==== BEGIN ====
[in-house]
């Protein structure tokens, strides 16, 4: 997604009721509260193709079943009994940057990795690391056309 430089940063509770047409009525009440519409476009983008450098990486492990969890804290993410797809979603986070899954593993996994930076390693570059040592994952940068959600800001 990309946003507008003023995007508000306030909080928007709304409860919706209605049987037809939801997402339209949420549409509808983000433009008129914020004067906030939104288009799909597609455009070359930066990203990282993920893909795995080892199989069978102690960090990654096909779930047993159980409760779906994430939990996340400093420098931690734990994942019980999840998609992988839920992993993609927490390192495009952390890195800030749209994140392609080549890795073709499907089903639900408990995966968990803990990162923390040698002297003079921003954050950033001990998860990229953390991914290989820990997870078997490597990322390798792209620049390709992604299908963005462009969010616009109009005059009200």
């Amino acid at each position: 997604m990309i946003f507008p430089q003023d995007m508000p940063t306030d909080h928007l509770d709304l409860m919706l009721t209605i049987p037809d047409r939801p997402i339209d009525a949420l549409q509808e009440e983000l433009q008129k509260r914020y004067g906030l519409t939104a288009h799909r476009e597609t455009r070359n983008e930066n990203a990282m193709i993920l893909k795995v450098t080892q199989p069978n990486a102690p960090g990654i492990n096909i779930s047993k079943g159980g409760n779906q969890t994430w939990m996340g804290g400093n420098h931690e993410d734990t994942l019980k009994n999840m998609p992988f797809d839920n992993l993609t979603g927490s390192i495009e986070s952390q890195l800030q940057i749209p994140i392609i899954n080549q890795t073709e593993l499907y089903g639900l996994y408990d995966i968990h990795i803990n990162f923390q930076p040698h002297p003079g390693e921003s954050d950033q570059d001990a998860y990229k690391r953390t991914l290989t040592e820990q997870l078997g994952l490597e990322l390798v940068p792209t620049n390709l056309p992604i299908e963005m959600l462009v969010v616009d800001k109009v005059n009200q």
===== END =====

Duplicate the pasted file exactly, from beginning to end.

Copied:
[in-house]
């Protein structure tokens, strides 16, 4: 997604009721509260193709079943009994940057990795690391056309 430089940063509770047409009525009440519409476009983008450098990486492990969890804290993410797809979603986070899954593993996994930076390693570059040592994952940068959600800001 990309946003507008003023995007508000306030909080928007709304409860919706209605049987037809939801997402339209949420549409509808983000433009008129914020004067906030939104288009799909597609455009070359930066990203990282993920893909795995080892199989069978102690960090990654096909779930047993159980409760779906994430939990996340400093420098931690734990994942019980999840998609992988839920992993993609927490390192495009952390890195800030749209994140392609080549890795073709499907089903639900408990995966968990803990990162923390040698002297003079921003954050950033001990998860990229953390991914290989820990997870078997490597990322390798792209620049390709992604299908963005462009969010616009109009005059009200």
């Amino acid at each position: 997604m990309i946003f507008p430089q003023d995007m508000p940063t306030d909080h928007l509770d709304l409860m919706l009721t209605i049987p037809d047409r939801p997402i339209d009525a949420l549409q509808e009440e983000l433009q008129k509260r914020y004067g906030l519409t939104a288009h799909r476009e597609t455009r070359n983008e930066n990203a990282m193709i993920l893909k795995v450098t080892q199989p069978n990486a102690p960090g990654i492990n096909i779930s047993k079943g159980g409760n779906q969890t994430w939990m996340g804290g400093n420098h931690e993410d734990t994942l019980k009994n999840m998609p992988f797809d839920n992993l993609t979603g927490s390192i495009e986070s952390q890195l800030q940057i749209p994140i392609i899954n080549q890795t073709e593993l499907y089903g639900l996994y408990d995966i968990h990795i803990n990162f923390q930076p040698h002297p003079g390693e921003s954050d950033q570059d001990a998860y990229k690391r953390t991914l290989t040592e820990q997870l078997g994952l490597e990322l390798v940068p792209t620049n390709l056309p992604i299908e963005m959600l462009v969010v616009d800001k109009v005059n009200q």